For those of us who know and love the land and people of South Louisiana and Southern Mississippi, it has been hard watching what Hurricane Isaac is doing to the farms there from afar. At the same time, the ability to stay up-to-date with what’s really happening through social media rather than simply hearing from the major media who pick where they will be broadcasting from, means a different awareness of the reality farmers are facing.
One farmer in Southern Louisiana that I’ve recently met through Facebook is Brandon Gravois. Brandon and his family farm along the Mississippi River not far from New Orleans. The photos he has shared of their farm, the sugarcane still in the field and the amazing amounts of water tells you far more than I could or a weather report has communicated for me.
The family was harvesting everything they could this weekend and kept going until the storm hit their farm yesterday morning. In case you don’t know what sugarcane should look like, I put a stock photo here for comparison. It seems all they can do is sit and wait now. Here’s the past 24 hours in a set of photos from Brandon:
Crop Damage Expected to be Major Impact of Isaac
As I finished this, Mississippi Governor Haley Barbour was asked what the storm is doing. He said right now, it looks like the biggest impact will be “crop damage.” with such significant amounts of rain with so many crops i the field. He’s estimating billions of dollars in damage that will be a major economic impact on the region.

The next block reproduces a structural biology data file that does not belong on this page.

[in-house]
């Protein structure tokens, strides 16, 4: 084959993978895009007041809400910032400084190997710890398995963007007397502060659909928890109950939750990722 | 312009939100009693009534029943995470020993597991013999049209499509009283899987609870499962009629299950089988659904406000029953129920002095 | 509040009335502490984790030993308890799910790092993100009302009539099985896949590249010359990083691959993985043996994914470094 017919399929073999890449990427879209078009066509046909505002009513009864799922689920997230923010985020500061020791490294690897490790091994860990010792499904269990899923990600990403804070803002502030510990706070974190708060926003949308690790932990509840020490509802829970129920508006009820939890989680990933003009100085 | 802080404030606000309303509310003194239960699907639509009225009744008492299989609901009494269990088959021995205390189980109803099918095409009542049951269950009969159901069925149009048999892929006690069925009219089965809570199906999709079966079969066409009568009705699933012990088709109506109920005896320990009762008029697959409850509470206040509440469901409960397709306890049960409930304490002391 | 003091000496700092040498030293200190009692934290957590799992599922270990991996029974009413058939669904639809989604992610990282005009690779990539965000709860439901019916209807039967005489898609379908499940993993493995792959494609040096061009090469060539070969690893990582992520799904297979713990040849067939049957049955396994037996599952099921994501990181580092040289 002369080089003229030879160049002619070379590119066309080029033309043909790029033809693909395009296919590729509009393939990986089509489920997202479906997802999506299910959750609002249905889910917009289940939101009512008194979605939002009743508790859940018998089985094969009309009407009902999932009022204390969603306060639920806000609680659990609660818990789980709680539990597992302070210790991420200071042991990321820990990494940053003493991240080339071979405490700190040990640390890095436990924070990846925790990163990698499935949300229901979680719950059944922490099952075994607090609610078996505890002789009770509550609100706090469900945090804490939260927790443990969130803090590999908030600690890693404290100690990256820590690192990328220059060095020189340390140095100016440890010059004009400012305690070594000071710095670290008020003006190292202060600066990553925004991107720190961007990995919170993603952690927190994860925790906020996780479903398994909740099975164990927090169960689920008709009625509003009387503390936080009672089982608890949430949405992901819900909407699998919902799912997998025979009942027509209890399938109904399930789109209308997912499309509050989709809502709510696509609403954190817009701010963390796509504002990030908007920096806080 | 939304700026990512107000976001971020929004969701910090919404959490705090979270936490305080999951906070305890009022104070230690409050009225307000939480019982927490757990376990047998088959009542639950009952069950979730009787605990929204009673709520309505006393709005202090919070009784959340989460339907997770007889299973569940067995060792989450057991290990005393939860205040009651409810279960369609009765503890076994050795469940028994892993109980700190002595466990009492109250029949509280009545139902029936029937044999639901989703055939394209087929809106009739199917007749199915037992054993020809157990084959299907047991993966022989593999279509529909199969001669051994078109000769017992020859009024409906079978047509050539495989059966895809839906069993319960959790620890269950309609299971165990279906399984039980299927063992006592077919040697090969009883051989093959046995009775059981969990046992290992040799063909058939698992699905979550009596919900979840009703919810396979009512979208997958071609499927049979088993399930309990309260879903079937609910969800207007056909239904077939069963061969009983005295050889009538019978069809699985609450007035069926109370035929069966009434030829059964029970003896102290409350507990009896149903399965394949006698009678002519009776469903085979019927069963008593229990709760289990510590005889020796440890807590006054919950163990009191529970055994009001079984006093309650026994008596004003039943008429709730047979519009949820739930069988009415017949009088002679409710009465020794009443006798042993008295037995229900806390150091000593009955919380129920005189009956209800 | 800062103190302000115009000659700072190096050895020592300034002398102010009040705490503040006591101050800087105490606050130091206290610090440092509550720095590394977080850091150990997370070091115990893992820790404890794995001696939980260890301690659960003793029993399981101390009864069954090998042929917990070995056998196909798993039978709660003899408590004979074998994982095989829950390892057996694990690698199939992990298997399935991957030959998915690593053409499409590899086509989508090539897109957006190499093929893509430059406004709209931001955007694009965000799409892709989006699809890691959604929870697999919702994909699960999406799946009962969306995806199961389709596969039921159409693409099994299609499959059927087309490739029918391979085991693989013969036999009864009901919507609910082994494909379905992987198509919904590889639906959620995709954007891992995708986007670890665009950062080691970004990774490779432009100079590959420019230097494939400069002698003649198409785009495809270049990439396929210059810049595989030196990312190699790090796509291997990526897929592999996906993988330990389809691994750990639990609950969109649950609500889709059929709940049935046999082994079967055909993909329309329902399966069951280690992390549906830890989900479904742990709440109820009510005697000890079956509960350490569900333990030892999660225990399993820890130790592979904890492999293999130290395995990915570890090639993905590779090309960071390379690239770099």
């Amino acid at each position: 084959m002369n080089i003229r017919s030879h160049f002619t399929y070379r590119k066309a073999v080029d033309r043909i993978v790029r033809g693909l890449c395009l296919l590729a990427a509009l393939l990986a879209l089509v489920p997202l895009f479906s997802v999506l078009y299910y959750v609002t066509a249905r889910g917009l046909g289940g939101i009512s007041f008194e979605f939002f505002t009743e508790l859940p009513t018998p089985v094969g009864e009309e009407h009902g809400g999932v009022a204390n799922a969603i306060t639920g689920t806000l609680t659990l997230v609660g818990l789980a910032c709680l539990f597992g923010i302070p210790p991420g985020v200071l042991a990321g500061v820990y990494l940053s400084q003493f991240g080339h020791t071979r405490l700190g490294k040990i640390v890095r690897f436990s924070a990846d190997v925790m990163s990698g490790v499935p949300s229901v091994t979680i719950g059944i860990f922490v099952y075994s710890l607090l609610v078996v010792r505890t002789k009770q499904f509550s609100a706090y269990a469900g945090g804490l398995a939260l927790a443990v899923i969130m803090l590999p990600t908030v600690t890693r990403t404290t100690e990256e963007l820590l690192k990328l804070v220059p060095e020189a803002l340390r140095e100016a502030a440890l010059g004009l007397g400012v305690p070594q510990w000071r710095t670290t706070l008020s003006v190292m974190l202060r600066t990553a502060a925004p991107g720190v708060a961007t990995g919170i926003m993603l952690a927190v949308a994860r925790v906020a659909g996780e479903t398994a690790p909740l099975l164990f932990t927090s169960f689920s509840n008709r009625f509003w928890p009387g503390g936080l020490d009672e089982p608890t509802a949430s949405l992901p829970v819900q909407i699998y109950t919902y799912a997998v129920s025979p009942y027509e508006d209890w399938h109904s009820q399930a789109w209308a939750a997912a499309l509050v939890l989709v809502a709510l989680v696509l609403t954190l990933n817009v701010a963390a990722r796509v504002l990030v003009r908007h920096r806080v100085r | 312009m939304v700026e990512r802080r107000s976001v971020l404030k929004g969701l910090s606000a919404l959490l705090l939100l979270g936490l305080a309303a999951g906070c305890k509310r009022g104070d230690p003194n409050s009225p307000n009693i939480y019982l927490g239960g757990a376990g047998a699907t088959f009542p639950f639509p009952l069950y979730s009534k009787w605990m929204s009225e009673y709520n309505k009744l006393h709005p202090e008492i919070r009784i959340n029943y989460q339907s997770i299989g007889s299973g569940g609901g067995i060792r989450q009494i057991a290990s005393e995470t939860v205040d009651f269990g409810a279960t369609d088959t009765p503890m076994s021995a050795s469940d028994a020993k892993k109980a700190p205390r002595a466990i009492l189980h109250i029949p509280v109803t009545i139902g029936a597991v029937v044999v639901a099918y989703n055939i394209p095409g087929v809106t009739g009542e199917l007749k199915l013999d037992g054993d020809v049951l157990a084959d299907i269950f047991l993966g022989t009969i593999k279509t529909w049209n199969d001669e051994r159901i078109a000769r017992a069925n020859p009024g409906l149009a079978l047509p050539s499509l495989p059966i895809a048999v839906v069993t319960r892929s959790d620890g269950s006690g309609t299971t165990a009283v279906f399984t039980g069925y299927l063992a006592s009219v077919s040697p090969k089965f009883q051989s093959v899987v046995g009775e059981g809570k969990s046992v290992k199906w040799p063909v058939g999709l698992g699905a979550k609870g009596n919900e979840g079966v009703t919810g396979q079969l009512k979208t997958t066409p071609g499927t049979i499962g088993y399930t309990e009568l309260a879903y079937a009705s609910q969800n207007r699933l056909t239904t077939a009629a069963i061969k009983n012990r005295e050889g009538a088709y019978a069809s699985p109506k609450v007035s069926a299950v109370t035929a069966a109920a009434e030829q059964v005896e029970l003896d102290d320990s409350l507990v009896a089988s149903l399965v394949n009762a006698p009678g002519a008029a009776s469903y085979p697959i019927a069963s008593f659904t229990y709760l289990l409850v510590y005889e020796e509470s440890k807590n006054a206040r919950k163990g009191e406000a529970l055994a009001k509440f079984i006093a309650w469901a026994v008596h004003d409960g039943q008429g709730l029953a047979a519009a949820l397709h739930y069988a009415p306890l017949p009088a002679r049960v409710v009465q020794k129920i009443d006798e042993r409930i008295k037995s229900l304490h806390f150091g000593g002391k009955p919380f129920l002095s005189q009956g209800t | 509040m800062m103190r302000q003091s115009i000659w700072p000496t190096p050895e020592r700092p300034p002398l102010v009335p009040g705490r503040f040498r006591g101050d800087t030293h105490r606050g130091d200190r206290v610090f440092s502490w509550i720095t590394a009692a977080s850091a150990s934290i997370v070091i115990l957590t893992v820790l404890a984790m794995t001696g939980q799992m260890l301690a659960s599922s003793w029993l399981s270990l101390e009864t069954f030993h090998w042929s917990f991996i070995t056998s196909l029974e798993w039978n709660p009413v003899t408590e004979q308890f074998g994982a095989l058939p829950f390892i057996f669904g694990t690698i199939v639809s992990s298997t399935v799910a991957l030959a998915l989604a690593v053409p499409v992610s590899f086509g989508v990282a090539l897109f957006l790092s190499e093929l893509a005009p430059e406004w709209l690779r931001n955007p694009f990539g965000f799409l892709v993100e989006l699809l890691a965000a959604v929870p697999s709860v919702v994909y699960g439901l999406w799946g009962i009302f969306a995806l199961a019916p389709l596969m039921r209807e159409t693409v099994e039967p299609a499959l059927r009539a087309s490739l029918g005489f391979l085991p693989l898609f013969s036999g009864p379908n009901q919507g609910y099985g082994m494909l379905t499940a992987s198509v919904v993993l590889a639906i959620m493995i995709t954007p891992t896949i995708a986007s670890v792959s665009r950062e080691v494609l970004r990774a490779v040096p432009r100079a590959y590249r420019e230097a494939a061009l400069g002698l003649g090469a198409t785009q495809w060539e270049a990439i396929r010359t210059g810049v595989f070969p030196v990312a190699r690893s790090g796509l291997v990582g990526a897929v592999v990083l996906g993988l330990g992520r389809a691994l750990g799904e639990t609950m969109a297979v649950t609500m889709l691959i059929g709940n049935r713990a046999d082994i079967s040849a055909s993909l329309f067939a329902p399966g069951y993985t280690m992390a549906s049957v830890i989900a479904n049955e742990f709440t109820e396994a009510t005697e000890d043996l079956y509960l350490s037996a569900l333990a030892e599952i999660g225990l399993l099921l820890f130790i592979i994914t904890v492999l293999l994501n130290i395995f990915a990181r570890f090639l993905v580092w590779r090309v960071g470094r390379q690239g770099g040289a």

Farmers like Brandon’s family have done everything they could to limit negative impacts. Here are some of the other farmers and others working to get crops in until the rain hits them. Its now raining in the part of Mississippi I used to live in so friends there are now joining Brandon in watching the rain and wondering how much will be left and what the impacts will be. A friend down-under sent me this link of some of the possibilities that come with crops that are flooded. I read through it and it makes me sick, can’t stand reading it anymore.
Luckily, one of the Gravois family members reports “down cane but no broken tops. It will start staightening out some (so to speak) after we get some sun. Cane is a very resilient crop.” I think farmers are pretty damn resilient too! Really appreciate they can withstand drought, hurricanes, floods and still find reasons for hope.
(Added September 7) This video from This Week in Louisiana Agriculture gives a great followup to the sugarcane crop and shows the Gravois family’s reason for optimism.